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of a Doubt The narrative film is embedded with the principles of storytelling. It is the plot that will construct the story by providing a pattern of development from the opening scene to the closing shot. Nevertheless it is the use of salient cinematic techniques by the director that dictates how the film’s story will be most effectively portrayed. Stylistic analysis from pictures like that of Alfred Hitchcock’s 1943 film Shadow of a Doubt demonstrates, from its distinct lighting composition and soundtrack to the more nuanced arrangements of shots and characters, how Hitchcock is able to effectively present a compelling visual narrative to his audience. Some of the most prominent and clever cinematic techniques utilized by Hitchcock are his use of motifs to emphasize crucial aspects of his narrative. Hitchcock capitalizes on the film’s title Shadow of a Doubt and uses a wide range of shadows in the film. This film can be characterized as film noir for its stylistic integration of silhouettes and contrasting shades. Virtually every shot throughout the film is lit in a way in which characters along with vital objects are cast with shadows. This visual medium is accomplished in way that focuses on the obscure nature of characters like Uncle Charlie. This style is present during the entire film, most notably in the bank scene. Hitchcock stocks each shot with captivating shadows casted by intricate blinds. Every character in the scene posses a contrasting silhouette respectively. Smoke is another motif used by Hitchcock. He associates it exclusively with Uncle Charlie. When introducing Uncle Charlie, the character is seen twirling a lit cigar in his hand
J Duarte 2 9/25/10 emitting a trail of smoke. In a subsequent scene we see a wide shot of an approaching locomotive carrying uncle Charlie and discharging plumes of thick black smoke. There is a demonic feel that derives from this scene; it suggests that something morbid has arrived in this town. The smoky bar scene is a literal visual translation for it transpires in the midst of a hazy situation in the story. Uncle Charlie drags little Charlie into the bar in the moment where she is struggling most to decipher whether or not her uncle Charlie is in fact the culprit. Hitchcock makes it blatantly clear that when smoke is visible, uncle Charlie is not afar. It should also be noted that the Garden of Eden is present in the film. The technique is used in order to invoke the concept of using beauty to hide evil. In this case uncle Charlie, who is apparently the most handsome character, is actually the villain. In one scene, uncle Charlie is scene plucking a flower and making it into a boutonniere. It is one of he many ways in which Hitchcock develops characters. Character introductions are essential to the plot. They allow the viewer to get a sense of the type of role they will play throughout the film. In the very first sequence we are introduced to Mr. Spenser, who is dressed in a dark business suit and lying firmly in bed with his eyes closed. He is awake and pensively twirling his lit cigar with his right hand. The camera slowly pans in on the man, and then shifts to a pile of money that has overflowed onto the floor. This shot is completed in one fluid motion. From his suit to the cigar, it is suggested that he is an affluent man. However, the modest room in which the scene takes place indicates that this could not be the home of such person. Such a discrepancy adds mystery to Mr. Spenser’s character, a successful technique accomplished before the first line of dialogue. Before we get a glimpse of Spenser, Hitchcock takes us through a series of establishing shots in order to orientate the viewer. First we see a wide shot of a city, then of a town, followed by medium shot of a house and lastly of close up of a window.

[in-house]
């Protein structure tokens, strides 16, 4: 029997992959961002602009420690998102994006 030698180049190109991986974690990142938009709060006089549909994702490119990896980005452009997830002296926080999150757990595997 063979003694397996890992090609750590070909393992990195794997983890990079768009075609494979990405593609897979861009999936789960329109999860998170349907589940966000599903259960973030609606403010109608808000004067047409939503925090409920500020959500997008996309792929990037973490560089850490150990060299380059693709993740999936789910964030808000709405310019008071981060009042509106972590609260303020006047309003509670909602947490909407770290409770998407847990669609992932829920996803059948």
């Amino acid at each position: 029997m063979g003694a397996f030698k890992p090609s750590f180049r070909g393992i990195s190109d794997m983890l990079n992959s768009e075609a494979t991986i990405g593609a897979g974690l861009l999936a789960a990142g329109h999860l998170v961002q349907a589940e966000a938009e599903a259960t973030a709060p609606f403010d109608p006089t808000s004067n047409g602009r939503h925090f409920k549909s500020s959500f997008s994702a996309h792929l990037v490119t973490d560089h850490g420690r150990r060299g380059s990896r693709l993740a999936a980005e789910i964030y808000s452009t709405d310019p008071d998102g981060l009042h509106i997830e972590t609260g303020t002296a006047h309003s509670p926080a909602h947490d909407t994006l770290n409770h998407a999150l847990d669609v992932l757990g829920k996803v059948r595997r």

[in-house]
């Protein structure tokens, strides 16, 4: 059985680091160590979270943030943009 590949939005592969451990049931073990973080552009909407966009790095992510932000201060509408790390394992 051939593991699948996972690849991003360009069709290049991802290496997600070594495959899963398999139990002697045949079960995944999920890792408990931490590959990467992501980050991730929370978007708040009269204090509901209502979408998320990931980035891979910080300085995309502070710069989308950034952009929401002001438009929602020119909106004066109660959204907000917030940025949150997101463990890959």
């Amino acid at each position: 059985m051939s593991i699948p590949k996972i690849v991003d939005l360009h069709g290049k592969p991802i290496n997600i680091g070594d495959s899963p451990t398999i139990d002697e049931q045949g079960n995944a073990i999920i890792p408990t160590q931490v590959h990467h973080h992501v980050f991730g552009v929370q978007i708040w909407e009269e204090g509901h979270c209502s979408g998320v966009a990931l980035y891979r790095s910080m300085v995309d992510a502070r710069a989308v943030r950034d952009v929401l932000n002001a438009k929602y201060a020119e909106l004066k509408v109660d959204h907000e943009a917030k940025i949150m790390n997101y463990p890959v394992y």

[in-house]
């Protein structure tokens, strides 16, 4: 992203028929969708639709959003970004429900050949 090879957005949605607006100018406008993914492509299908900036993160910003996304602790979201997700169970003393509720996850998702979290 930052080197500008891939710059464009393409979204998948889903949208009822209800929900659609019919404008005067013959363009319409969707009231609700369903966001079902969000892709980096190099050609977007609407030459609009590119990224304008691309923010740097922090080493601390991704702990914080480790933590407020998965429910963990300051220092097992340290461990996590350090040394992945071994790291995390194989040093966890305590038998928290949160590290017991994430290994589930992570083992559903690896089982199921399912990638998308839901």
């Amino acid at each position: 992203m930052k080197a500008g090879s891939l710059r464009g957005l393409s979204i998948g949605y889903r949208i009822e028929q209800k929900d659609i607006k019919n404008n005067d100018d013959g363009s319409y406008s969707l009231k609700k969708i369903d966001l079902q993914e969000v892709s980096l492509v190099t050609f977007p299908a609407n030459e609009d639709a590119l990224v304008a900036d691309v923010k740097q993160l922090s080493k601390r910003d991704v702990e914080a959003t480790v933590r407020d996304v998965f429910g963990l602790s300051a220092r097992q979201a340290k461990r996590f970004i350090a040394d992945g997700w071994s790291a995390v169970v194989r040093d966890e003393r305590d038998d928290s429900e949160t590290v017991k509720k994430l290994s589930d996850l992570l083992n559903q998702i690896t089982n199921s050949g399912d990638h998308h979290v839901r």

J Duarte 3 9/25/10 Later we learn that Mr. Spenser is actually named Charlie Oakley—uncle Charlie and what follows is a familiar sequence in which the protagonist Charlotte ‘Charlie’ Newton is introduced. Hitchcock again revives his series of establishing shots. First a wide shot of the city in this case Santa Cruz, followed by medium shot of a house and lastly a close up of a window. The succeeding shot is also a frame, which closes in on little Charlie. She too is lying down. Though this scene is strikingly similar to the first, there are notable differences. Unlike in the first scene, where uncle Charlie is dressed in fancy attire inside of a modest looking room, the second scene is arranged inversely where little Charlie is dressed in a modest dress inside of a fancy looking bedroom. Hitchcock uses repetition as a way to link characters with each other all the while juxtaposing them to reveal the intricacies of the roles respectively. This is the aesthetic that Hitchcock has applied to the film suitable for establishing the theme of duality. Uncle Charlie’s character development is noteworthy for Hitchcock infuses patterns of actions as a technique to convert this attractive East Coast businessman into a diabolical uncle. By establishing duality, uncle Charlie’s character growth becomes more compelling. The twinlike insinuation between both Charlie’s makes their relationship dynamic, yet alluring. By presenting these two characters as parallel it is easier to show disparities that occur later. As the film progresses uncle Charlie begins to slowly depart from being comparable to little Charlie. Hitchcock gives the viewer several indications of uncle Charlie’s slow yet steady development. In an early scene when settling into the home, uncle Charlie is told not to place his hat on the bed for it invites trouble. However, when uncle Charlie is left alone he mischievously throws his hat on bed indicating that he does not mind to inviting trouble. His true motives are revealed in certain scenes. In example, there is a scene when he attempts to engage Ann Newton into building a house out of newspaper, when in reality he is trying dispose of an incriminating